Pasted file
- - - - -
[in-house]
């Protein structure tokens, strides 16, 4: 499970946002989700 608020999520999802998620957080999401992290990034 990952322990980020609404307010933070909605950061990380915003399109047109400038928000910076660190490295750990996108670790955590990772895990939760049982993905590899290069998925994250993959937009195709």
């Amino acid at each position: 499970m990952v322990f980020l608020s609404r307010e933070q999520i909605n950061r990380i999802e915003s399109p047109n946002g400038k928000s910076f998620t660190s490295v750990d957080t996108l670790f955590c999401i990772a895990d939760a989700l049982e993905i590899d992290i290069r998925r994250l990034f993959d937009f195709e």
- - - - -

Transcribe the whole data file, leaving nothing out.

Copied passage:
[in-house]
């Protein structure tokens, strides 16, 4: 499970946002989700 608020999520999802998620957080999401992290990034 990952322990980020609404307010933070909605950061990380915003399109047109400038928000910076660190490295750990996108670790955590990772895990939760049982993905590899290069998925994250993959937009195709």
């Amino acid at each position: 499970m990952v322990f980020l608020s609404r307010e933070q999520i909605n950061r990380i999802e915003s399109p047109n946002g400038k928000s910076f998620t660190s490295v750990d957080t996108l670790f955590c999401i990772a895990d939760a989700l049982e993905i590899d992290i290069r998925r994250l990034f993959d937009f195709e």